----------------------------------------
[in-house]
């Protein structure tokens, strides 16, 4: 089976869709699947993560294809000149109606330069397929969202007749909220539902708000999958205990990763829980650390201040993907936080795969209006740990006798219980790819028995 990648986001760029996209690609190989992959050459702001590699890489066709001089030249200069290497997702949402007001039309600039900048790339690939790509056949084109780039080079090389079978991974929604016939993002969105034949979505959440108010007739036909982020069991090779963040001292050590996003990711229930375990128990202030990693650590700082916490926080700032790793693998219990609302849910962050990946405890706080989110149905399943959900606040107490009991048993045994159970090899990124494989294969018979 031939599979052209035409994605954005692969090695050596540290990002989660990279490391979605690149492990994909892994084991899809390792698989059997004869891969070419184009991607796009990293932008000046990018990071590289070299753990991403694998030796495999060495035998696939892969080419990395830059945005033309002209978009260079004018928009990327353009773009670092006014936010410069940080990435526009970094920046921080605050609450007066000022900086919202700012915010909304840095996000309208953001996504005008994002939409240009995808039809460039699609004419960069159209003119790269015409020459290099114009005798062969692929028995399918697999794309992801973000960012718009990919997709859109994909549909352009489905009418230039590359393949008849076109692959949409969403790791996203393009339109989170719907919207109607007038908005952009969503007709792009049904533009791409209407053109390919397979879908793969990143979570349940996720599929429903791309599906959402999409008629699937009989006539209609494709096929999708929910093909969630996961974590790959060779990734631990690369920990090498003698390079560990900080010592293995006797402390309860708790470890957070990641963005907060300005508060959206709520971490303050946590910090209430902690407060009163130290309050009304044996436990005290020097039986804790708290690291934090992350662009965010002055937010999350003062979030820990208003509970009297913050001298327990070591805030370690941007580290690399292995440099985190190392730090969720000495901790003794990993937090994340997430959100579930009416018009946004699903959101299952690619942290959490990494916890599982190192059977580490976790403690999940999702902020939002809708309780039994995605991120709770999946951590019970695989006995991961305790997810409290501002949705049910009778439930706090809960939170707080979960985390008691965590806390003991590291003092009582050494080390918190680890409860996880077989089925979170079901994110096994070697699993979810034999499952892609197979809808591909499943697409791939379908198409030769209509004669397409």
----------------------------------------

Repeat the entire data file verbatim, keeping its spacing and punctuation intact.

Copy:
[in-house]
């Protein structure tokens, strides 16, 4: 089976869709699947993560294809000149109606330069397929969202007749909220539902708000999958205990990763829980650390201040993907936080795969209006740990006798219980790819028995 990648986001760029996209690609190989992959050459702001590699890489066709001089030249200069290497997702949402007001039309600039900048790339690939790509056949084109780039080079090389079978991974929604016939993002969105034949979505959440108010007739036909982020069991090779963040001292050590996003990711229930375990128990202030990693650590700082916490926080700032790793693998219990609302849910962050990946405890706080989110149905399943959900606040107490009991048993045994159970090899990124494989294969018979 031939599979052209035409994605954005692969090695050596540290990002989660990279490391979605690149492990994909892994084991899809390792698989059997004869891969070419184009991607796009990293932008000046990018990071590289070299753990991403694998030796495999060495035998696939892969080419990395830059945005033309002209978009260079004018928009990327353009773009670092006014936010410069940080990435526009970094920046921080605050609450007066000022900086919202700012915010909304840095996000309208953001996504005008994002939409240009995808039809460039699609004419960069159209003119790269015409020459290099114009005798062969692929028995399918697999794309992801973000960012718009990919997709859109994909549909352009489905009418230039590359393949008849076109692959949409969403790791996203393009339109989170719907919207109607007038908005952009969503007709792009049904533009791409209407053109390919397979879908793969990143979570349940996720599929429903791309599906959402999409008629699937009989006539209609494709096929999708929910093909969630996961974590790959060779990734631990690369920990090498003698390079560990900080010592293995006797402390309860708790470890957070990641963005907060300005508060959206709520971490303050946590910090209430902690407060009163130290309050009304044996436990005290020097039986804790708290690291934090992350662009965010002055937010999350003062979030820990208003509970009297913050001298327990070591805030370690941007580290690399292995440099985190190392730090969720000495901790003794990993937090994340997430959100579930009416018009946004699903959101299952690619942290959490990494916890599982190192059977580490976790403690999940999702902020939002809708309780039994995605991120709770999946951590019970695989006995991961305790997810409290501002949705049910009778439930706090809960939170707080979960985390008691965590806390003991590291003092009582050494080390918190680890409860996880077989089925979170079901994110096994070697699993979810034999499952892609197979809808591909499943697409791939379908198409030769209509004669397409």